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Lydia Salce

Other Female Exoneration Cases with Perjury or False Accusation
In the early morning hours of August 11, 2011, 50-year-old Lydia Salce and her 41-year-old husband, Michael McKee engaged in a violent physical altercation in their home in Halfmoon, New York. Salce was slugged in the face and McKee was stabbed repeatedly.

On August 12, Salce told police that she was acting in self-defense after McKee, who was intoxicated, beat her and held a knife to her throat. McKee claimed that Salce attacked him without provocation.

Salce was arrested and charged with second-degree attempted murder and two counts of first-degree assault.

She went to trial in Saratoga County Supreme Court in July 2012. McKee said he came home after a night out with members of the Prisoners of Fate motorcycle club in which was seeking membership. He told the jury that Salce asked him to choose between her and the gang. McKee said she came up behind him, said, “You’re done,” and stabbed him in the back.

McKee said he grabbed Salce and threw her against a kitchen counter and punched her to defend himself. He said she continued to stab him and that he passed out. Friends and co-workers of Salce testified that she had complained repeatedly about the deterioration of the marriage because McKee was spending too much time with the motorcycle club.

One co-worker testified that on the August 10, 2011—the morning of the day of the incident—Salce said that she had made an appointment with a psychiatrist and if she did not speak to someone soon, she was going to kill McKee.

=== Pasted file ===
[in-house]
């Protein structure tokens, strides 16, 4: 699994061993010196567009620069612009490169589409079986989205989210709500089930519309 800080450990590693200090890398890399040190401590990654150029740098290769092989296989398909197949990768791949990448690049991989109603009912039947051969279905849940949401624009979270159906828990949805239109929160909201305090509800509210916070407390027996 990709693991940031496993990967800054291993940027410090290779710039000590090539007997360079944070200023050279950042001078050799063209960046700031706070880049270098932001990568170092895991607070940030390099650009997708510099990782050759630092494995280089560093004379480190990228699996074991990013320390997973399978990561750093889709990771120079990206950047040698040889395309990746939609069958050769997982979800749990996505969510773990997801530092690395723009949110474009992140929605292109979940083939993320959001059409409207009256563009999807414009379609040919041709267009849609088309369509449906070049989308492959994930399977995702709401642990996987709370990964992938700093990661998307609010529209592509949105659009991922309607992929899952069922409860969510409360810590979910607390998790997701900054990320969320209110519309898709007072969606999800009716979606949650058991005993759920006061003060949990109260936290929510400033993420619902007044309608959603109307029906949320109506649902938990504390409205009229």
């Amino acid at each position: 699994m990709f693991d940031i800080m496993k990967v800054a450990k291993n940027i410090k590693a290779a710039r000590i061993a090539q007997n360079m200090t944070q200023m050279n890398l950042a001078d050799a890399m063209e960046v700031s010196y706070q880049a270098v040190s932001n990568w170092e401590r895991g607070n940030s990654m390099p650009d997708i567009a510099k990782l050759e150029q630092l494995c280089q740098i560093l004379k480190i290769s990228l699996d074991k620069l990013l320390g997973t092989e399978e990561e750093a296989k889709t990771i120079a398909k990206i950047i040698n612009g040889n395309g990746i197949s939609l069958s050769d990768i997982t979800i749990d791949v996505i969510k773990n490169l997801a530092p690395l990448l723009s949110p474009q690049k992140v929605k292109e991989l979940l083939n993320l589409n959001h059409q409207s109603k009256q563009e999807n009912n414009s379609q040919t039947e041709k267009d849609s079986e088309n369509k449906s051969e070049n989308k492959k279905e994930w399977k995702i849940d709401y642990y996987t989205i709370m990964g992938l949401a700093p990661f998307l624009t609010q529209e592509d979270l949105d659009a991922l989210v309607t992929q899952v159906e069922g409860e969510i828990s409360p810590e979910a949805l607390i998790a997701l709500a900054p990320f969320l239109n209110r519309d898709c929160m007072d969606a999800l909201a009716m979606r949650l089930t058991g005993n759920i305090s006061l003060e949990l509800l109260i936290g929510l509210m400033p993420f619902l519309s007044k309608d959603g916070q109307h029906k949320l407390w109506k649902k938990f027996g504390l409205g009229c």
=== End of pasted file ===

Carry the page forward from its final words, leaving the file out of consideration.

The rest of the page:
The prosecution presented a statement Salce made to police after she called 911 to report the incident. In the statement, Salce said McKee came home drunk and threw a glass jar at her. He then grabbed her hair, jerked her head back and held a knife to her throat. She said that when he started punching her, McKee dropped the knife and she managed to pick it up and began swinging wildly, stabbing him. Salce said in the statement that she was acting in self-defense after McKee attacked her.

Salce’s defense lawyer, Andrew Blumenberg, attempted to call an expert witness who was prepared to testify that the stab wounds McKee suffered were shallow and superficial and were consistent with Salce acting in self-defense, but the prosecution objected and the trial judge barred the testimony. Salce did not testify in her own defense.

Salce was convicted of all the charges on July 6, 2012 and was sentenced to 16 years in prison.

In January 2015, the New York Supreme Court Appellate Division reversed the conviction and ordered a new trial. The appeals court held that the judge had given erroneous jury instructions on self-defense and that the defense expert should have been allowed to testify.  “Significantly, here, as part of their proof, the (prosecution) elicited testimony from police indicating that they relied on the extensive nature of McKee’s wounds in believing his version," the appeals court said. "(The defense) stated that (its) expert would have testified that the nature of (Salce’s) injuries and McKee’s wounds were not inconsistent with defensive action by defendant. Given the sharply conflicting proof on this key factual issue at trial and the testimony by police…defendant would have been permitted to have her expert testify.”

In May 2015, Salce went to trial a second time. The defense expert testified that McKee’s wounds were consistent with Salce acting in self-defense instead of attempting to kill McKee. When the prosecution declined to present Salce’s statement to police in evidence, Salce took the witness stand and described how she acted in self-defense.

On May 12, 2015, the jury acquitted Salce and she was released. Salce subsequently filed a claim for compensation with the New York Court of Claims.

– Maurice Possley

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Posting Date: 5/19/2015
State:New York
County:Saratoga
Most Serious Crime:Attempted Murder
Additional Convictions:Assault
Reported Crime Date:2011
Convicted:2012
Exonerated:2015
Sentence:16 years
Race:Caucasian
Sex:Female
Age at the date of crime:50
Contributing Factors:Perjury or False Accusation
Did DNA evidence contribute to the exoneration?:No